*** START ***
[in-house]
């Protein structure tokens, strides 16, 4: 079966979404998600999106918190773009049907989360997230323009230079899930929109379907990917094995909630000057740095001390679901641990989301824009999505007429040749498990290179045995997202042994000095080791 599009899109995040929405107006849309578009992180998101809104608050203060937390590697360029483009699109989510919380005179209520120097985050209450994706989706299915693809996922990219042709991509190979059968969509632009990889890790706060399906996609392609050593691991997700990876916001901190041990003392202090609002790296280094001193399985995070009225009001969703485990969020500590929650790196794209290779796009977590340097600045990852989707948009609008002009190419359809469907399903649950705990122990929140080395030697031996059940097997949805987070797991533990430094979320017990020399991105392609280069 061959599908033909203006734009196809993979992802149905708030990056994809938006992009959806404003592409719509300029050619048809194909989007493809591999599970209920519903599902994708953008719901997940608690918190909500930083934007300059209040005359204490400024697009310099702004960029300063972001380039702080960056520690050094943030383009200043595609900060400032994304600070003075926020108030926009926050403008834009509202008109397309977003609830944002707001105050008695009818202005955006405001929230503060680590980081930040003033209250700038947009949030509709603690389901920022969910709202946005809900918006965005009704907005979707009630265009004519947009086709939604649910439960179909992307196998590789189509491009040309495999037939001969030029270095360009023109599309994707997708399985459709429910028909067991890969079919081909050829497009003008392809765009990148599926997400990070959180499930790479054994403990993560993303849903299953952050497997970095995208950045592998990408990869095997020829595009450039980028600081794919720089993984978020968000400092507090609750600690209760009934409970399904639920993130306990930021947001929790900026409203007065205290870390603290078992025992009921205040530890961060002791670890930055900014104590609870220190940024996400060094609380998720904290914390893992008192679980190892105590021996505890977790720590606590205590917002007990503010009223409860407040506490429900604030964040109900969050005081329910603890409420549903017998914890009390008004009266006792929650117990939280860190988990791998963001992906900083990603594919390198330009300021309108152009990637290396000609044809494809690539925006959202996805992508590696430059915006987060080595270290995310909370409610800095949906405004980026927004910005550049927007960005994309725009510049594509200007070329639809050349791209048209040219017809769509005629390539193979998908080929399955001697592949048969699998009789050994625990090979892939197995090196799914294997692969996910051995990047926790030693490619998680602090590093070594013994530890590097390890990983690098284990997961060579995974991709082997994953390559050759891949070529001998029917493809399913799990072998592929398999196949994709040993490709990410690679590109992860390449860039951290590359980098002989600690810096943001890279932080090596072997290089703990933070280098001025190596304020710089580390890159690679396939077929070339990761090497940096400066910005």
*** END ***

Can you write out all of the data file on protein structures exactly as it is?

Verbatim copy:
[in-house]
């Protein structure tokens, strides 16, 4: 079966979404998600999106918190773009049907989360997230323009230079899930929109379907990917094995909630000057740095001390679901641990989301824009999505007429040749498990290179045995997202042994000095080791 599009899109995040929405107006849309578009992180998101809104608050203060937390590697360029483009699109989510919380005179209520120097985050209450994706989706299915693809996922990219042709991509190979059968969509632009990889890790706060399906996609392609050593691991997700990876916001901190041990003392202090609002790296280094001193399985995070009225009001969703485990969020500590929650790196794209290779796009977590340097600045990852989707948009609008002009190419359809469907399903649950705990122990929140080395030697031996059940097997949805987070797991533990430094979320017990020399991105392609280069 061959599908033909203006734009196809993979992802149905708030990056994809938006992009959806404003592409719509300029050619048809194909989007493809591999599970209920519903599902994708953008719901997940608690918190909500930083934007300059209040005359204490400024697009310099702004960029300063972001380039702080960056520690050094943030383009200043595609900060400032994304600070003075926020108030926009926050403008834009509202008109397309977003609830944002707001105050008695009818202005955006405001929230503060680590980081930040003033209250700038947009949030509709603690389901920022969910709202946005809900918006965005009704907005979707009630265009004519947009086709939604649910439960179909992307196998590789189509491009040309495999037939001969030029270095360009023109599309994707997708399985459709429910028909067991890969079919081909050829497009003008392809765009990148599926997400990070959180499930790479054994403990993560993303849903299953952050497997970095995208950045592998990408990869095997020829595009450039980028600081794919720089993984978020968000400092507090609750600690209760009934409970399904639920993130306990930021947001929790900026409203007065205290870390603290078992025992009921205040530890961060002791670890930055900014104590609870220190940024996400060094609380998720904290914390893992008192679980190892105590021996505890977790720590606590205590917002007990503010009223409860407040506490429900604030964040109900969050005081329910603890409420549903017998914890009390008004009266006792929650117990939280860190988990791998963001992906900083990603594919390198330009300021309108152009990637290396000609044809494809690539925006959202996805992508590696430059915006987060080595270290995310909370409610800095949906405004980026927004910005550049927007960005994309725009510049594509200007070329639809050349791209048209040219017809769509005629390539193979998908080929399955001697592949048969699998009789050994625990090979892939197995090196799914294997692969996910051995990047926790030693490619998680602090590093070594013994530890590097390890990983690098284990997961060579995974991709082997994953390559050759891949070529001998029917493809399913799990072998592929398999196949994709040993490709990410690679590109992860390449860039951290590359980098002989600690810096943001890279932080090596072997290089703990933070280098001025190596304020710089580390890159690679396939077929070339990761090497940096400066910005």